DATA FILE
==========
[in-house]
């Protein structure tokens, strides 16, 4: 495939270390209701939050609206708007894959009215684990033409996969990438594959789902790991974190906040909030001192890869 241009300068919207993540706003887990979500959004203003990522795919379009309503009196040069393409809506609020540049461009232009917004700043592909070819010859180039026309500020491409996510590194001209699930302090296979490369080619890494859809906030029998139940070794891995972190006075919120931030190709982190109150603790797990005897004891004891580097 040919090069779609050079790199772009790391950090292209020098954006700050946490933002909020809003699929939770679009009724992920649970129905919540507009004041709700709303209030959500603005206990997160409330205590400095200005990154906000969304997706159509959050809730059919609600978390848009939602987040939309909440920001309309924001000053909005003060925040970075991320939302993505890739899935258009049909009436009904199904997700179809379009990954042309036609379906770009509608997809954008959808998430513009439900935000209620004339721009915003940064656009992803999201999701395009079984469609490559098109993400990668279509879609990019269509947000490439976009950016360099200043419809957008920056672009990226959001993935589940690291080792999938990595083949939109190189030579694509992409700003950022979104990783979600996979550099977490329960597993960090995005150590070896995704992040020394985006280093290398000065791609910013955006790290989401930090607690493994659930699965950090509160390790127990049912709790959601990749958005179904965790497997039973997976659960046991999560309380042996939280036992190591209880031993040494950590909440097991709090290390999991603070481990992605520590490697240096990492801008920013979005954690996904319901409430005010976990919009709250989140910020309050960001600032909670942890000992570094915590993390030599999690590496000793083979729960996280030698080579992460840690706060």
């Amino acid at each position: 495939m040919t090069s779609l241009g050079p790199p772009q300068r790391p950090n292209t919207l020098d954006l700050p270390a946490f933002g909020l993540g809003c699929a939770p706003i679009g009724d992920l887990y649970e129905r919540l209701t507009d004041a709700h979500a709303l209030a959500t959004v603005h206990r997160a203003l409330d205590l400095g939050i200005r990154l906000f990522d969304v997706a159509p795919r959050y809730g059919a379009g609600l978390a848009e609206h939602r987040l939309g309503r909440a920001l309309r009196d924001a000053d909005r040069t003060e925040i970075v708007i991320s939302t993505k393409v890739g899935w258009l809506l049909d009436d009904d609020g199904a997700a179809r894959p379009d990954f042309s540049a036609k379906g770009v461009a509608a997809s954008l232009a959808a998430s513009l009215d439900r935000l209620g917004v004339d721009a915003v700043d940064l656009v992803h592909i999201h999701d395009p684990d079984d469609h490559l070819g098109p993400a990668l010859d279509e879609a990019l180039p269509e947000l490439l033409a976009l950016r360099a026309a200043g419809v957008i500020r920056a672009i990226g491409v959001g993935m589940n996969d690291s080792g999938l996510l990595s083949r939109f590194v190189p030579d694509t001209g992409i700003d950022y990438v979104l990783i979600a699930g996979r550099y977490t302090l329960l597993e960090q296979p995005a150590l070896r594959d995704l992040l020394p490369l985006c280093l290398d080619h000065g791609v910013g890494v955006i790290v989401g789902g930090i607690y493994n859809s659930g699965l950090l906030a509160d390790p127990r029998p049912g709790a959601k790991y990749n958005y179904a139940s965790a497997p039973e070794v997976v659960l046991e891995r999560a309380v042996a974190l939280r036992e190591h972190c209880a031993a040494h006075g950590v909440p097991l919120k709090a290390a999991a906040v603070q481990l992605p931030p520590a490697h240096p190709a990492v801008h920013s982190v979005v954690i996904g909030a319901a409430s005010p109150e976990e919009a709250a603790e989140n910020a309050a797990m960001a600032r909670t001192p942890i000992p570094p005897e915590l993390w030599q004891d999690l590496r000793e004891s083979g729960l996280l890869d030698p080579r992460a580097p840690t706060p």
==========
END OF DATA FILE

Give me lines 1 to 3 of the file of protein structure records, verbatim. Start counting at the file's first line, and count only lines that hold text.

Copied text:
[in-house]
């Protein structure tokens, strides 16, 4: 495939270390209701939050609206708007894959009215684990033409996969990438594959789902790991974190906040909030001192890869 241009300068919207993540706003887990979500959004203003990522795919379009309503009196040069393409809506609020540049461009232009917004700043592909070819010859180039026309500020491409996510590194001209699930302090296979490369080619890494859809906030029998139940070794891995972190006075919120931030190709982190109150603790797990005897004891004891580097 040919090069779609050079790199772009790391950090292209020098954006700050946490933002909020809003699929939770679009009724992920649970129905919540507009004041709700709303209030959500603005206990997160409330205590400095200005990154906000969304997706159509959050809730059919609600978390848009939602987040939309909440920001309309924001000053909005003060925040970075991320939302993505890739899935258009049909009436009904199904997700179809379009990954042309036609379906770009509608997809954008959808998430513009439900935000209620004339721009915003940064656009992803999201999701395009079984469609490559098109993400990668279509879609990019269509947000490439976009950016360099200043419809957008920056672009990226959001993935589940690291080792999938990595083949939109190189030579694509992409700003950022979104990783979600996979550099977490329960597993960090995005150590070896995704992040020394985006280093290398000065791609910013955006790290989401930090607690493994659930699965950090509160390790127990049912709790959601990749958005179904965790497997039973997976659960046991999560309380042996939280036992190591209880031993040494950590909440097991709090290390999991603070481990992605520590490697240096990492801008920013979005954690996904319901409430005010976990919009709250989140910020309050960001600032909670942890000992570094915590993390030599999690590496000793083979729960996280030698080579992460840690706060």
């Amino acid at each position: 495939m040919t090069s779609l241009g050079p790199p772009q300068r790391p950090n292209t919207l020098d954006l700050p270390a946490f933002g909020l993540g809003c699929a939770p706003i679009g009724d992920l887990y649970e129905r919540l209701t507009d004041a709700h979500a709303l209030a959500t959004v603005h206990r997160a203003l409330d205590l400095g939050i200005r990154l906000f990522d969304v997706a159509p795919r959050y809730g059919a379009g609600l978390a848009e609206h939602r987040l939309g309503r909440a920001l309309r009196d924001a000053d909005r040069t003060e925040i970075v708007i991320s939302t993505k393409v890739g899935w258009l809506l049909d009436d009904d609020g199904a997700a179809r894959p379009d990954f042309s540049a036609k379906g770009v461009a509608a997809s954008l232009a959808a998430s513009l009215d439900r935000l209620g917004v004339d721009a915003v700043d940064l656009v992803h592909i999201h999701d395009p684990d079984d469609h490559l070819g098109p993400a990668l010859d279509e879609a990019l180039p269509e947000l490439l033409a976009l950016r360099a026309a200043g419809v957008i500020r920056a672009i990226g491409v959001g993935m589940n996969d690291s080792g999938l996510l990595s083949r939109f590194v190189p030579d694509t001209g992409i700003d950022y990438v979104l990783i979600a699930g996979r550099y977490t302090l329960l597993e960090q296979p995005a150590l070896r594959d995704l992040l020394p490369l985006c280093l290398d080619h000065g791609v910013g890494v955006i790290v989401g789902g930090i607690y493994n859809s659930g699965l950090l906030a509160d390790p127990r029998p049912g709790a959601k790991y990749n958005y179904a139940s965790a497997p039973e070794v997976v659960l046991e891995r999560a309380v042996a974190l939280r036992e190591h972190c209880a031993a040494h006075g950590v909440p097991l919120k709090a290390a999991a906040v603070q481990l992605p931030p520590a490697h240096p190709a990492v801008h920013s982190v979005v954690i996904g909030a319901a409430s005010p109150e976990e919009a709250a603790e989140n910020a309050a797990m960001a600032r909670t001192p942890i000992p570094p005897e915590l993390w030599q004891d999690l590496r000793e004891s083979g729960l996280l890869d030698p080579r992460a580097p840690t706060p």